A phase II basket, Rare Oncology Agnostic Research (ROAR) is the first prospective study of a combination treatment approach with BRAF and MEK inhibitors in patients with advanced rare cancers harbouring the BRAFV600E mutation. The ROAR study demonstrated pancancer activity of the BRAF and MEK inhibitor combination in 21 histologies. The researchers adopted a basket design for this study where tumours expressing the same driver mutation (BRAFV600E) were grouped and treated as a single disease entity. Combination treatment with dabrafenib plus trametinib showed meaningful clinical activity in patients with BRAFV600E-mutated rare cancers.
The encouraging tumour-agnostic activity of dabrafenib plus trametinib suggests that this could be a promising treatment approach for some patients with BRAFV600E-mutated advanced rare cancers according to Dr. Vivek Subbiah of the Department of Investigational Cancer Therapeutics, Division of Cancer Medicine, The University of Texas MD Anderson Cancer Center in Houston, TX, US, and colleagues who published the findings on 14 April 2023 in the Nature Medicine.
The authors wrote in the background that the most common BRAF mutation is the V600E mutation. BRAF mutations are detected in approximately 7–15% of all cancers, and the most common locus of the mutation is at position V600. The mutation is seen in diverse cancers, including hairy cell leukaemia (HCL, 79–100%), melanomas (40–70%), papillary thyroid cancers (PTC, 45%), ovarian cancers (35%), cholangiocarcinomas (5–7%), multiple myeloma (MM, 4%) and non-small cell lung cancers (NSCLCs, 1–3%). BRAFV600 mutations are also seen in rare and very rare cancers, such as gliomas, sarcomas, gastric and oesophageal cancer, neuroendocrine cancers and ampullary cancer, among others. In general, BRAFV600 inhibitors lack meaningful efficacy in colorectal cancer, and this appears to be a unique case.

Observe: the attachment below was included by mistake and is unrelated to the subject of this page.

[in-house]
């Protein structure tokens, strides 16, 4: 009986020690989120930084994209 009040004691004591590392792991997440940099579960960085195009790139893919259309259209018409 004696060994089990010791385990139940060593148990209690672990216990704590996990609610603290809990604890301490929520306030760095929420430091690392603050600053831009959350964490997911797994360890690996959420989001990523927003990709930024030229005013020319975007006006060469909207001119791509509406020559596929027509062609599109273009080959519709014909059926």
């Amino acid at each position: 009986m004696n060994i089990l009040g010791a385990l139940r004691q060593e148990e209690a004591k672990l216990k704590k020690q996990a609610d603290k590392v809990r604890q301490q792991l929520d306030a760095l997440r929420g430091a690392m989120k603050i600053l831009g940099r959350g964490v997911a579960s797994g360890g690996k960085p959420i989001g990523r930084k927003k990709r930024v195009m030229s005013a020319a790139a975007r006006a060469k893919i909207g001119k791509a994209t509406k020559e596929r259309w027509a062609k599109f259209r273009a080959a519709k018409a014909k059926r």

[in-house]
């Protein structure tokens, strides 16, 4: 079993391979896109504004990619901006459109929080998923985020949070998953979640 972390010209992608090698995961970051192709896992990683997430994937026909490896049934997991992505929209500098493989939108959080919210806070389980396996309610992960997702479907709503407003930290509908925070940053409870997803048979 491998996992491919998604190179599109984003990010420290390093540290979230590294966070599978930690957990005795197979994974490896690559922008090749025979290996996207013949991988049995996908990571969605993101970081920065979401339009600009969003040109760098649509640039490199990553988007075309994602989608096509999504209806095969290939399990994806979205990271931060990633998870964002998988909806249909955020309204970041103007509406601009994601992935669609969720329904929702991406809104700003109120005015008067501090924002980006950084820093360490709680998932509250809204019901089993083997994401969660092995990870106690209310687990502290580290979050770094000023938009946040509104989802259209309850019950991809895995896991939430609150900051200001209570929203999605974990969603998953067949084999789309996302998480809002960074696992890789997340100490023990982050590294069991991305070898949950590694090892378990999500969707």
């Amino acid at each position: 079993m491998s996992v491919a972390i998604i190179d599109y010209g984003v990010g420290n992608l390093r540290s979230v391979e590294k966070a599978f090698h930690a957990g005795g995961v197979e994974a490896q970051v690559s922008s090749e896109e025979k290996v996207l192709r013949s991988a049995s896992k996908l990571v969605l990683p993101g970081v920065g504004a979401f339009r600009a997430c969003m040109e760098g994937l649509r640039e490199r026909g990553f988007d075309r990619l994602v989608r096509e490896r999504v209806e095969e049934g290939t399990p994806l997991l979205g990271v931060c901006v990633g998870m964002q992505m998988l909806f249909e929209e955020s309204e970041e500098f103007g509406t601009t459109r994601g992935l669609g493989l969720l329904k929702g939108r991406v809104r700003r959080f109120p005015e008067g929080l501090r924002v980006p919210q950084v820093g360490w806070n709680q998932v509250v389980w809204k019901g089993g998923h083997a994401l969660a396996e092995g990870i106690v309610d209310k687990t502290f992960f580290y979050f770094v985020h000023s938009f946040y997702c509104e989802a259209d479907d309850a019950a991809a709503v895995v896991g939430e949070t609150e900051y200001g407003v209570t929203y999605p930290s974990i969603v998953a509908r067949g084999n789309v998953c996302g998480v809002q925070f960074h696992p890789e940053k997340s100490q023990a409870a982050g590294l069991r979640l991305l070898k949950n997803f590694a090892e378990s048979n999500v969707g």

Genome-driven treatment options/agnostic treatments are evolving in oncology. The combination of dabrafenib plus trametinib blocks oncogenic MAPK signalling pathway, inhibits growth and survival of BRAFV600-mutant cells and enhances antitumour activity versus either agent alone. This combination is approved for use in the so-called BRAFV600E anchor tumour types, namely metastatic melanoma, melanoma in adjuvant setting, NSCLC and anaplastic thyroid cancer (ATC). However, beyond these cancers, as BRAFV600 mutations are prevalent in a long list of tumour types (>40 tumour types), there is continued unmet need for treatment of rare cancers in adults and children with BRAFV600E mutations where limited or no effective treatment options existed. These tumours lead to substantial burden and mortality in the relapsed or refractory settings.
The US Food and Drug Administration (FDA) granted an accelerated approval to dabrafenib plus trametinib for the treatment of unresectable or metastatic solid tumours with a BRAFV600E mutation. The combination was approved for patients aged 6 years and older in whom the tumours progressed after prior treatment and who had no alternative treatment options. This approval was supported by the meaningful efficacy and safety for the combination in the ROAR and NCI-MATCH studies in adults and a study in paediatric patients with refractory or recurrent solid tumours. This was the first approval for a tumour-agnostic BRAF and MEK inhibitor combination approach and was a considerable advance in precision medicine.